Instances of popes being involuntarily deposed by conquering sovereigns and replaced with one sympathetic to that conqueror. A specific example is need to answer this question. See below. Instances of contention over the papacy by two or even three popes simultaneously, accompanied by multiple colleges of cardinals and bishoprics. Ah, the Great Schism. ...


3

Gee, so many posts by people who have so little knowledge of this absolutely crucial matter (crucial for churches with sacramental theology --seven ecumenical councils, seven sacraments, visible church / hierarchy of bishops, priests and deacons). What is apostolic succession? TO clarify the term: apostolic succession has nothing to do with unity with the ...


3

The Protestant movement at least began as a turning to the scriptures to define belief; I think that Bible-believing Protestants would start there. The leaders of the Protestant movements all saw conflict between traditional Orthodox/Catholic teachings and the plain teachings of scripture. I'll address the 2nd issue first: Jesus instituted the sacrament of ...


3

An apostle is, per the Greek ἀποστέλλω (apostollow) - that is, sent out. It is a job, not necessarily a title. Jesus, in the Great Commission of Matthew 28, literally apostolt (ie commissioned and sent out) all of his followers by telling them: Go ye therefore into all the world... While Matthew 28:16 says there were only 11 people there (all his ...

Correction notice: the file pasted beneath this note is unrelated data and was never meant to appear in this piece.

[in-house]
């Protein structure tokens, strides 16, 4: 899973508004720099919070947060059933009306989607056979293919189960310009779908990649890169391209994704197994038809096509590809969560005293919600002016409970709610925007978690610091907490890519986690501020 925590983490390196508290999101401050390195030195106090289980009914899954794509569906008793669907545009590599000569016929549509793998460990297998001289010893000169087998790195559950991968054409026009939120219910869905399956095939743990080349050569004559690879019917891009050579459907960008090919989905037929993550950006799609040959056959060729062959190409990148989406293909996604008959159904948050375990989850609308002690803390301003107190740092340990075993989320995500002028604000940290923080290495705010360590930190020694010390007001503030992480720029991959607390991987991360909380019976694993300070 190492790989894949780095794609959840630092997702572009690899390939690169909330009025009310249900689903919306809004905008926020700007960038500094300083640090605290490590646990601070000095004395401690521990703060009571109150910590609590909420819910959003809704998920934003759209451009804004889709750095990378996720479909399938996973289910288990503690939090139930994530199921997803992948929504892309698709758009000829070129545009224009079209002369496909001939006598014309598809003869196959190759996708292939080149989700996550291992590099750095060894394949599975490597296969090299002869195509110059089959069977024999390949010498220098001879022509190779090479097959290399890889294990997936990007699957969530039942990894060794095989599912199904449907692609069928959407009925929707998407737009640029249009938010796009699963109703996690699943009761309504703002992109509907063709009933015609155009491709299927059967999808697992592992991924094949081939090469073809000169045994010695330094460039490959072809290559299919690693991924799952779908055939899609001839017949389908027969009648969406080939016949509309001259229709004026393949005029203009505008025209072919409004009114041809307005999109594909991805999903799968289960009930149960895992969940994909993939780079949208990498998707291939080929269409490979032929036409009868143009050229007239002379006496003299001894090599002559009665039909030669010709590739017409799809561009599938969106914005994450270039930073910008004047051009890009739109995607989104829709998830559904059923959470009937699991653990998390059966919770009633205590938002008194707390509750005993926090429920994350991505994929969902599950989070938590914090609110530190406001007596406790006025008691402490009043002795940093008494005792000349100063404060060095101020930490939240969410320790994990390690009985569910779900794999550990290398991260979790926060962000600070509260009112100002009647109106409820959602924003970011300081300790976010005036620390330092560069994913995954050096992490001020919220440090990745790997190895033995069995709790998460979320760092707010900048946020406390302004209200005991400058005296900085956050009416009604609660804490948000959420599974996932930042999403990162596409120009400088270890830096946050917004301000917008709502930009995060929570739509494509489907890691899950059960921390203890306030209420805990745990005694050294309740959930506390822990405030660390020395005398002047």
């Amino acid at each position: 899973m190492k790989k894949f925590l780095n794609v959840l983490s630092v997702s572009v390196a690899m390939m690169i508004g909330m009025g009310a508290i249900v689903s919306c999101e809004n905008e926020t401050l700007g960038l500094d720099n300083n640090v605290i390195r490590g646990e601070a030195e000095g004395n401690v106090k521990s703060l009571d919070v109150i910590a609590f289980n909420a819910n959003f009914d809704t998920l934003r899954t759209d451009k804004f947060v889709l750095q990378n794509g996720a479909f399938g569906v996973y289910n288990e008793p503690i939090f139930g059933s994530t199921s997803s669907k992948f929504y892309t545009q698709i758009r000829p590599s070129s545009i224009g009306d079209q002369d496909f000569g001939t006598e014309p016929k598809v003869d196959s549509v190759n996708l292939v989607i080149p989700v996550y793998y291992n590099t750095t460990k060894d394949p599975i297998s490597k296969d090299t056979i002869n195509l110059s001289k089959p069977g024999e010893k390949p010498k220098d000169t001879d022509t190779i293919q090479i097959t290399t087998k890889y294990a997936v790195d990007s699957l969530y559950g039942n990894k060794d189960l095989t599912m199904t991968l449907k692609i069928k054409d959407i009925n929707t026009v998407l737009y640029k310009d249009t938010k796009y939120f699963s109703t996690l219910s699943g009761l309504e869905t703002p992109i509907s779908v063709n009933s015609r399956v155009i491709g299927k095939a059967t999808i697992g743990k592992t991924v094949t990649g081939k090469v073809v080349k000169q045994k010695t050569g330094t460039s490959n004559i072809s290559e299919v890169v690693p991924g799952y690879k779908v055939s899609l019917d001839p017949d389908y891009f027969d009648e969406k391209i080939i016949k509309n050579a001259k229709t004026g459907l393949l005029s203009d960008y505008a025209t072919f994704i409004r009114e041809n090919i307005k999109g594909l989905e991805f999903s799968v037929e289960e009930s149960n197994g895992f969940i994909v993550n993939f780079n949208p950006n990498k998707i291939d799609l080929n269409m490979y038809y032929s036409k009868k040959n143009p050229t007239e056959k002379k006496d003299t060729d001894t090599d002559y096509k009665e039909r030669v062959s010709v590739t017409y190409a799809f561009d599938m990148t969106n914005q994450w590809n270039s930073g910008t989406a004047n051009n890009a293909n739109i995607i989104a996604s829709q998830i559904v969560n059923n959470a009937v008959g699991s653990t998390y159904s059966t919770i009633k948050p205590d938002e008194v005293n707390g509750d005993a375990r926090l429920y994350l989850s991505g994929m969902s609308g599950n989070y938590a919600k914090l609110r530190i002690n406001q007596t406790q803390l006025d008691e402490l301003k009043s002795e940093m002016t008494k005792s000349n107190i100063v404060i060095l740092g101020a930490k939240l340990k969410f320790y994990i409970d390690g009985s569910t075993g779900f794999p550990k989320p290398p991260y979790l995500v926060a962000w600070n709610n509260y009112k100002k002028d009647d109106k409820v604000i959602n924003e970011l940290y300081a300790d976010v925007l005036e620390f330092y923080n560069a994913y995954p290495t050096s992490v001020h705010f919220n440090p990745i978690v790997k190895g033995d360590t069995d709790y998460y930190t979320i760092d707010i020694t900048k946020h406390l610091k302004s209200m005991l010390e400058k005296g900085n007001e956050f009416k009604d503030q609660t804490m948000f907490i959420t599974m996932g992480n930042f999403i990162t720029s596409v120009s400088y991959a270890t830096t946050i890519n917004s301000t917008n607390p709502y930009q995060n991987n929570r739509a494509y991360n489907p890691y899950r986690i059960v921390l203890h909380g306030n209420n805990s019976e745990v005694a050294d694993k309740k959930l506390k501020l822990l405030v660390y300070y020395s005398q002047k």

3

To answer the question, no the early church did not reject "apostolic succession". But to understand the answer, it is necessary to define exactly what the question is; what precisely is "apostolic succession"? For the early church, it meant "teach the same as apostles". It did not mean, what it came to be later redefined as, some sort of sacerdotal ...


3

Another answer has already cited Irenaeus (130-202). The passage cited from Against Heresies - III.III.1 - appears as a reference in Pope Paul VI' Encyclical, Dogmatic Constitution on Divine Revelation: Dei Verbum, which itself is quoted in the Vatican Catechism entry on the subject (I.I.II.75-77). Tertullian (c 155-240), a contemporary of Irenaeus also ...